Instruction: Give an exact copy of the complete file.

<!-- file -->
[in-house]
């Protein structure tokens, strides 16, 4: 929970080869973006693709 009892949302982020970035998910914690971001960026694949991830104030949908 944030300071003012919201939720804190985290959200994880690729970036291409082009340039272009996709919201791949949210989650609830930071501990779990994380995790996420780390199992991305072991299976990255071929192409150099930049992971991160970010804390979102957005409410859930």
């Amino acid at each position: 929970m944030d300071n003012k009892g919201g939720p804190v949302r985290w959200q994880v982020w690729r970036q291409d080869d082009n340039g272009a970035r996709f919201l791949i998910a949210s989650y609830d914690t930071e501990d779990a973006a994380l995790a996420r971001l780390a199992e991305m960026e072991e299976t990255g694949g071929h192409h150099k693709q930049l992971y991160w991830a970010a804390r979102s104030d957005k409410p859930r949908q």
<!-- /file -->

[in-house]
């Protein structure tokens, strides 16, 4: 929970080869973006693709 009892949302982020970035998910914690971001960026694949991830104030949908 944030300071003012919201939720804190985290959200994880690729970036291409082009340039272009996709919201791949949210989650609830930071501990779990994380995790996420780390199992991305072991299976990255071929192409150099930049992971991160970010804390979102957005409410859930």
């Amino acid at each position: 929970m944030d300071n003012k009892g919201g939720p804190v949302r985290w959200q994880v982020w690729r970036q291409d080869d082009n340039g272009a970035r996709f919201l791949i998910a949210s989650y609830d914690t930071e501990d779990a973006a994380l995790a996420r971001l780390a199992e991305m960026e072991e299976t990255g694949g071929h192409h150099k693709q930049l992971y991160w991830a970010a804390r979102s104030d957005k409410p859930r949908q």